Italian Word of the Day: Calabrone (hornet)

cover image with the word “calabrone” and its translation written on a notepad next to a cup of coffee

I’ve been stung by many api (bees) and vespe (wasps) in my lifetime, but I thank my lucky stars that I’ve never been on the receiving end of a calabrone sting! The word calabrone comes from the Latin crabronem of the same meaning. Calabrone is a masculine noun. The plural is calabroni. un calabroneil calabrone …

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Italian Word of the Day: Lucertola (lizard)

cover image with the word “lucertola” and its translation written on a notepad next to a cup of coffee

Although the words lizard and lucertola share the same Latin origin – the word lacertus which meant lizard, sea fish or muscle – I think many of you would agree that the Italian has a much prettier ring to it! Lucertola is a feminine singular noun that becomes lucertole in its plural form. la lucertolauna …

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Italian Word of the Day: Tacchino (turkey)

cover image with the word “tacchino” and its translation written on a notepad next to a cup of coffee

This coming Thursday is Thanksgiving (Festa del Ringraziamento) in the United States, and since many of our readers are Italian Americans, we decided to dedicate today’s word to the humble centrepiece of the Thanksgiving dinner table: the tacchino (turkey). Tacchino is a masculine noun ending in -o, making its plural form tacchini. Note that the …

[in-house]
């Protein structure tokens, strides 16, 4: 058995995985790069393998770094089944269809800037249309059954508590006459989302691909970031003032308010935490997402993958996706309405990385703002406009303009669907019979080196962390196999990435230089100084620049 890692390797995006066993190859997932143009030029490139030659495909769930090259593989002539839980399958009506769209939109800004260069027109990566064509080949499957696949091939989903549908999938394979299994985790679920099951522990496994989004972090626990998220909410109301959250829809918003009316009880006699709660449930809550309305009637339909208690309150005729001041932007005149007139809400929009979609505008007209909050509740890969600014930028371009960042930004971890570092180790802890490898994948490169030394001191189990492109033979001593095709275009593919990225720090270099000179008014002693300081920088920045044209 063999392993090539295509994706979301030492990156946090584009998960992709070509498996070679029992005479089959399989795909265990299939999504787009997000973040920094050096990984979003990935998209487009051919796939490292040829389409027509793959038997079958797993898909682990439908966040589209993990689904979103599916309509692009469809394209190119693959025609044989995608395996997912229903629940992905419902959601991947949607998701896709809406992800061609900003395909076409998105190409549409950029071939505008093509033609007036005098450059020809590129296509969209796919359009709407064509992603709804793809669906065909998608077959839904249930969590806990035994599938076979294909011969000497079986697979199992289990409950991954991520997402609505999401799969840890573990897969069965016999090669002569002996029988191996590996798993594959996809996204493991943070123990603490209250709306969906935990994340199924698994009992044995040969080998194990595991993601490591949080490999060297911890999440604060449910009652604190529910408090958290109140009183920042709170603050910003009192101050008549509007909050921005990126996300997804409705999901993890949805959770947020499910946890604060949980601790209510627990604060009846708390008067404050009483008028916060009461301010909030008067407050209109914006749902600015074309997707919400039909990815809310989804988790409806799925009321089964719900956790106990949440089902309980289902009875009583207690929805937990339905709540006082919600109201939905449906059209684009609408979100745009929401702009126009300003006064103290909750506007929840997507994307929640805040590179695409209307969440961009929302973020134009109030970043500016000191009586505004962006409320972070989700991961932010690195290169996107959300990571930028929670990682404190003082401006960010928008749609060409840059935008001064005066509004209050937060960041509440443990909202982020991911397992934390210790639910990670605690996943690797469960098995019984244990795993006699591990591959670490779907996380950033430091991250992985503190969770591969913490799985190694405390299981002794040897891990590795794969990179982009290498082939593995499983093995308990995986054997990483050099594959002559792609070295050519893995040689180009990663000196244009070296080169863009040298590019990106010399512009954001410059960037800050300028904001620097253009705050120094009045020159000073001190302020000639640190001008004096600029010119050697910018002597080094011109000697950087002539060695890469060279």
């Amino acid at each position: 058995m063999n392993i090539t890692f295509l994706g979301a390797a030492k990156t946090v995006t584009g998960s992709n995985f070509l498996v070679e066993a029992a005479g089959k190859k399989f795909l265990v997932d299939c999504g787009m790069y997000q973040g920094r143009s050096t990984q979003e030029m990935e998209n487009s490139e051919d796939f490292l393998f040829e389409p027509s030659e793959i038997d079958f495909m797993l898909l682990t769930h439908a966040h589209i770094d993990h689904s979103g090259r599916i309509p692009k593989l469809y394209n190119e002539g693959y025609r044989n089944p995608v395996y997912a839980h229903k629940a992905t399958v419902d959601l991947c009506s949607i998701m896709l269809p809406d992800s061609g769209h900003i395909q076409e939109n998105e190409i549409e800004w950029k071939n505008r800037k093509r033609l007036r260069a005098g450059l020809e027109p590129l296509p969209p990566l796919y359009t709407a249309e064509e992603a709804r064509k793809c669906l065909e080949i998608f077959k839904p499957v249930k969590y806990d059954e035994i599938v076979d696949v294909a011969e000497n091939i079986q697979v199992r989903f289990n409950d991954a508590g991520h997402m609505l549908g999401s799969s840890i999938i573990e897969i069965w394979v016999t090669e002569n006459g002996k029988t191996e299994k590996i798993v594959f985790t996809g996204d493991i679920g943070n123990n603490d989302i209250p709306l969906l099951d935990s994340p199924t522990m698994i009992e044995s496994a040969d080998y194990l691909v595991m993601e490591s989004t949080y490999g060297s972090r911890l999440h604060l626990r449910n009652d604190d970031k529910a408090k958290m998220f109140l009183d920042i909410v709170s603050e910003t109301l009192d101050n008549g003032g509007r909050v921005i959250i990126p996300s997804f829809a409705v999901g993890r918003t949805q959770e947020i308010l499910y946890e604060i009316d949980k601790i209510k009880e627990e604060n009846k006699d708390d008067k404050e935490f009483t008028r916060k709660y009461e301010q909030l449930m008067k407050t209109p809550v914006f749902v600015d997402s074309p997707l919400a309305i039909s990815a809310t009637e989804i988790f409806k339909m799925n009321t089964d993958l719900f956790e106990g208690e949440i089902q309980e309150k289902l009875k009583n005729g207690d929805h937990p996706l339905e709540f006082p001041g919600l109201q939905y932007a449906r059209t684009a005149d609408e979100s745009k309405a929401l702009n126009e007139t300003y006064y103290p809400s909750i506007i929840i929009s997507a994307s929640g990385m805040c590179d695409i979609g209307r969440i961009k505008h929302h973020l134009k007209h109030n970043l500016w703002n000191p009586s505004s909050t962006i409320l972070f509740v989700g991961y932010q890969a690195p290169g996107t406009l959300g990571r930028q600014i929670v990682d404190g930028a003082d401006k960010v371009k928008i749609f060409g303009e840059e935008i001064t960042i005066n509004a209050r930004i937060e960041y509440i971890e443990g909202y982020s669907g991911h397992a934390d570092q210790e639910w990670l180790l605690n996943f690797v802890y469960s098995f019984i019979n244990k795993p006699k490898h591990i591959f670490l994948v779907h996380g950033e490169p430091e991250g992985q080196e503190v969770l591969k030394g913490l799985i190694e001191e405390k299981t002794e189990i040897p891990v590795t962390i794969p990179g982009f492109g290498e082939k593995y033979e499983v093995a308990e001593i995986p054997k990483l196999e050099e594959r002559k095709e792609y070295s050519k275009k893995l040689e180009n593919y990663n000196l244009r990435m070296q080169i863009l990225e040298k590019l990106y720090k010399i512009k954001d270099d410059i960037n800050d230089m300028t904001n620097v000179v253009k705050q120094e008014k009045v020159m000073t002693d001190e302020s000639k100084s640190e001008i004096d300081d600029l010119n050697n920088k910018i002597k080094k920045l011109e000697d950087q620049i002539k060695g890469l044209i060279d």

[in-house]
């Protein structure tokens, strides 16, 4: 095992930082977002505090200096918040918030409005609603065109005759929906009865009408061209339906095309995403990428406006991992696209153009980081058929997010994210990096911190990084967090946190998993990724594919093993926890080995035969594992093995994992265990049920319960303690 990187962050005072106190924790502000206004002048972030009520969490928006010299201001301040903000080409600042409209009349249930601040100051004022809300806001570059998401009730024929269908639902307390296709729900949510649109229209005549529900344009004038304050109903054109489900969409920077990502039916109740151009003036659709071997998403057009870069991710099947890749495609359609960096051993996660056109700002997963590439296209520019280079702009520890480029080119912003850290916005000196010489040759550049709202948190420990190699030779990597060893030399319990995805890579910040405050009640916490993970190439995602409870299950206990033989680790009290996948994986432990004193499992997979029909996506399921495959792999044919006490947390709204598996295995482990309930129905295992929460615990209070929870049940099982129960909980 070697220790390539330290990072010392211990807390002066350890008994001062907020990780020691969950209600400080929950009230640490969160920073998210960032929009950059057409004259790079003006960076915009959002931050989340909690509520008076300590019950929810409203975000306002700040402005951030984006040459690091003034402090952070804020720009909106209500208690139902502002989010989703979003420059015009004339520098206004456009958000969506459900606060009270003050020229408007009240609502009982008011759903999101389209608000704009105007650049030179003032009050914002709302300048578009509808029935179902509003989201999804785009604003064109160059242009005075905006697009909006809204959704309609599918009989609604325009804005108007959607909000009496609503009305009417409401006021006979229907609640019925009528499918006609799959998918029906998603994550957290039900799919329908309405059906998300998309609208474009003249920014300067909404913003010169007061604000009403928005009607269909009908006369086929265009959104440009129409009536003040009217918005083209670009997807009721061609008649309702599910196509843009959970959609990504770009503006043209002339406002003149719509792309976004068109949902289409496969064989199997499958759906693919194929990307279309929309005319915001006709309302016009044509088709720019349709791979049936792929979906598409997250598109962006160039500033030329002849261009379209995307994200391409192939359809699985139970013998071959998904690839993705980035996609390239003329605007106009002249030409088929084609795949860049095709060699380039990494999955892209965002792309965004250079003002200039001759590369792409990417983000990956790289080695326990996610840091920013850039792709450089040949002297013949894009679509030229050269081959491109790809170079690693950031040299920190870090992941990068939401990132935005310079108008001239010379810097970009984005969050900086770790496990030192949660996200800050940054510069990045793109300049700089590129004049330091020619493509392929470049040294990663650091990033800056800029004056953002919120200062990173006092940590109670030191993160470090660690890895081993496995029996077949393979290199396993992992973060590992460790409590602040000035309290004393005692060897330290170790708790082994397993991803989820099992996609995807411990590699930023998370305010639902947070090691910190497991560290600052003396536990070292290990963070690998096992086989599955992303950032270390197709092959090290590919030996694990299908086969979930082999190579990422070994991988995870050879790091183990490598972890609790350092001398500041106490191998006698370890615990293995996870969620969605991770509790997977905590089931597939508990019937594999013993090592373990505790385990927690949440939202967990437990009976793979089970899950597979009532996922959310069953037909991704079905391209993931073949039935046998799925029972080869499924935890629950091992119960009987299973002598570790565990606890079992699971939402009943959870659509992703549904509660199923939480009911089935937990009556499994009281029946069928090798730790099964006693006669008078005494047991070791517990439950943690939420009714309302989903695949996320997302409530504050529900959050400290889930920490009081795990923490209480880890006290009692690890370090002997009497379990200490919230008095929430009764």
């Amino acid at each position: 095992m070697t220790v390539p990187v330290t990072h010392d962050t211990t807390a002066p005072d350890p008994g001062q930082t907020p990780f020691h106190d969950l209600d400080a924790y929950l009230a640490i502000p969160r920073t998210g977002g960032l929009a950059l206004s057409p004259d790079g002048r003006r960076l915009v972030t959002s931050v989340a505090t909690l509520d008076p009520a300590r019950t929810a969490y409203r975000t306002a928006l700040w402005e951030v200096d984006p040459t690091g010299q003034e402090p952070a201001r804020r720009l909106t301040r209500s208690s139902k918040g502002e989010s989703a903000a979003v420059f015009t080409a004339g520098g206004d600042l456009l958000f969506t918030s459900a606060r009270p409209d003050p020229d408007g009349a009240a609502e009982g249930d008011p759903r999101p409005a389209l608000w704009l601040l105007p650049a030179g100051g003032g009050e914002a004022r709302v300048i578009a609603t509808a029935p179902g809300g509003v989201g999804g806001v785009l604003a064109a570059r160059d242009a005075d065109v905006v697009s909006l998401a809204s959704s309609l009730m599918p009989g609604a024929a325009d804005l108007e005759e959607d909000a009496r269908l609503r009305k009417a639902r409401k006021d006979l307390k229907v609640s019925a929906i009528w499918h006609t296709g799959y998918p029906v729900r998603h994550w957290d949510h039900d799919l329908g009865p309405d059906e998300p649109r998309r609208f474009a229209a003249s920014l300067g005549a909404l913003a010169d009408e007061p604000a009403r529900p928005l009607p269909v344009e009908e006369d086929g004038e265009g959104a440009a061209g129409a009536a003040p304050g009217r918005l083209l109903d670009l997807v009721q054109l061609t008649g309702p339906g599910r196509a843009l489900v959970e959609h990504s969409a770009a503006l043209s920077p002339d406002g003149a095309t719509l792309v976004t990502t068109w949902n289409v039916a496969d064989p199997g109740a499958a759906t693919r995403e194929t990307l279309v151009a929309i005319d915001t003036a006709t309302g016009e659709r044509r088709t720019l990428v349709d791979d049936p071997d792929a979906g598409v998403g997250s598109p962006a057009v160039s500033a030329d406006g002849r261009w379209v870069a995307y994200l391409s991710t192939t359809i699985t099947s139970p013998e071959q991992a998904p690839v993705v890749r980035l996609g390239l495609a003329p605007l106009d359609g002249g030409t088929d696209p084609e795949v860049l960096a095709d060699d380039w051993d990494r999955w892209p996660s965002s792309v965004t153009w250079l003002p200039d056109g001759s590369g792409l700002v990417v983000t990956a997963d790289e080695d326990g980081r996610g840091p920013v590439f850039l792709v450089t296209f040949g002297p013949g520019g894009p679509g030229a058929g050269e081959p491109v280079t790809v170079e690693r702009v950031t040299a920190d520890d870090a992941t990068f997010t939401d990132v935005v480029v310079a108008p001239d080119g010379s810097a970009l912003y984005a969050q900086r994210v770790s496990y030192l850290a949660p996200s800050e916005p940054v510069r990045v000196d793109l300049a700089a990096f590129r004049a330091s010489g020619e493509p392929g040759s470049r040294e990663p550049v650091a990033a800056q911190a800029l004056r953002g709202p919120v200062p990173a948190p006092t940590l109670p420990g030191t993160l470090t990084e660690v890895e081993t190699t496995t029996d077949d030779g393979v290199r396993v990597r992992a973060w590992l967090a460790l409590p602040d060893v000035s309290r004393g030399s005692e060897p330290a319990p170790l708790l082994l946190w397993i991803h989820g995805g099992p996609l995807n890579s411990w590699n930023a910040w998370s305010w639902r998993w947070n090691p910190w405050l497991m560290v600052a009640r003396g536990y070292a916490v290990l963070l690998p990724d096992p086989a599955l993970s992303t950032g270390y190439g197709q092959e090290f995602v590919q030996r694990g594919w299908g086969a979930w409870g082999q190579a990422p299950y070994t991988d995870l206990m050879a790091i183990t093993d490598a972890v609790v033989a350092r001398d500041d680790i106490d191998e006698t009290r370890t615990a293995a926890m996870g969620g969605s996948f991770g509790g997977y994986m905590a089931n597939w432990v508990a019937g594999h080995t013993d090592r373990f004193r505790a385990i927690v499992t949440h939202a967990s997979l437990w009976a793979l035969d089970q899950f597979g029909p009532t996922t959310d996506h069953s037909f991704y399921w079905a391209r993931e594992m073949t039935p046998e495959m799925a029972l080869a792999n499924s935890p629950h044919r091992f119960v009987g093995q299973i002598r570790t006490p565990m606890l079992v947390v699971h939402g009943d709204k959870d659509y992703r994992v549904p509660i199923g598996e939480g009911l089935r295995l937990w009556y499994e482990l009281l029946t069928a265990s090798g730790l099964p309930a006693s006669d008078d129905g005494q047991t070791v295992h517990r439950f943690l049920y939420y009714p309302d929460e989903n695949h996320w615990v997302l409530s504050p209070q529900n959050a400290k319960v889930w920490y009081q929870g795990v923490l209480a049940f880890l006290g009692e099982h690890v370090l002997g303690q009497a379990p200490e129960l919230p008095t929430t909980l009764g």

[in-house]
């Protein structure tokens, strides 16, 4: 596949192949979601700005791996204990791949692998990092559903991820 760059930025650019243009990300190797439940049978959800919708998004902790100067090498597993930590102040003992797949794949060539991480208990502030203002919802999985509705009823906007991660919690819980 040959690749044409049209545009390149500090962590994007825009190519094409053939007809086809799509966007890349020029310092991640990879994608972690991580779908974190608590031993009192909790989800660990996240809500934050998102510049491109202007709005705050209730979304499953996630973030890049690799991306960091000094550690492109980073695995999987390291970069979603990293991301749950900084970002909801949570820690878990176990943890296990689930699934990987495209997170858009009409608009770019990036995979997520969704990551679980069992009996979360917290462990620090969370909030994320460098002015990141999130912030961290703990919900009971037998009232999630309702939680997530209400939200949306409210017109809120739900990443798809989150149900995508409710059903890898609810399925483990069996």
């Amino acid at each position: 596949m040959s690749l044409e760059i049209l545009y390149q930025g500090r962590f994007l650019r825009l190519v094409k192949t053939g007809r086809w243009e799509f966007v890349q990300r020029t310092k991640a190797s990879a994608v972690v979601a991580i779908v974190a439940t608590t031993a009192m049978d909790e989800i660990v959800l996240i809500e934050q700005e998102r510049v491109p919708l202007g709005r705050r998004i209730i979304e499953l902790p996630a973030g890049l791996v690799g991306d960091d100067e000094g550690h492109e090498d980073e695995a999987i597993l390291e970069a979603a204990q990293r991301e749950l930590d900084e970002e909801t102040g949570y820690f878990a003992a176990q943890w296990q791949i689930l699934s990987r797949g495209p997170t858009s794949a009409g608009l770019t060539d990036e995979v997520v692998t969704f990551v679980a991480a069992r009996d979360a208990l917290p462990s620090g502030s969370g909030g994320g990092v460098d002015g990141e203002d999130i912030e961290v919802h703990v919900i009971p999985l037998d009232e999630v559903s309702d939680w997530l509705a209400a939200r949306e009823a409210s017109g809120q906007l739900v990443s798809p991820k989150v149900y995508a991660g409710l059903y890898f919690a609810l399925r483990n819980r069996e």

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Italian Word of the Day: Pappagallo (parrot)

cover image with the word “pappagallo” and its translation written on a notepad next to a cup of coffee

The word for a parrot in Italian is pappagallo. It entered the Italian language from the Arabic babaġā via the Greek papagâs. Pappagallo is a masculine noun. The plural is pappagalli. un pappagalloil pappagallo dei pappagallii pappagalli Ieri ho visitato uno zoo e ho visto tanti pappagalli colorati. Yesterday I visited a zoo and saw …

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Italian Word of the Day: Rana (frog)

cover image with the word “rana” and its translation written on a notepad next to a cup of coffee

The Italian word for a frog is rana. It derives from the Latin word of the same spelling. Rana is a feminine noun. Its plural is rane. la ranauna rana le ranedelle rane Among the most well-known types of frogs there is the rana rossa (common frog), rana toro (American bullfrog) and the rana verde …

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Italian Word of the Day: Acciuga (anchovy)

My favourite pizza topping of all time, with perhaps the exception of gorgonzola cheese, is the anchovy. This word translates as acciuga (feminine) in Italian, though it is usually seen in its plural form acciughe (anchovies). This small oily fish is found throughout the world’s oceans, and keeps very well in oil (acciughe sott’olio), brine …

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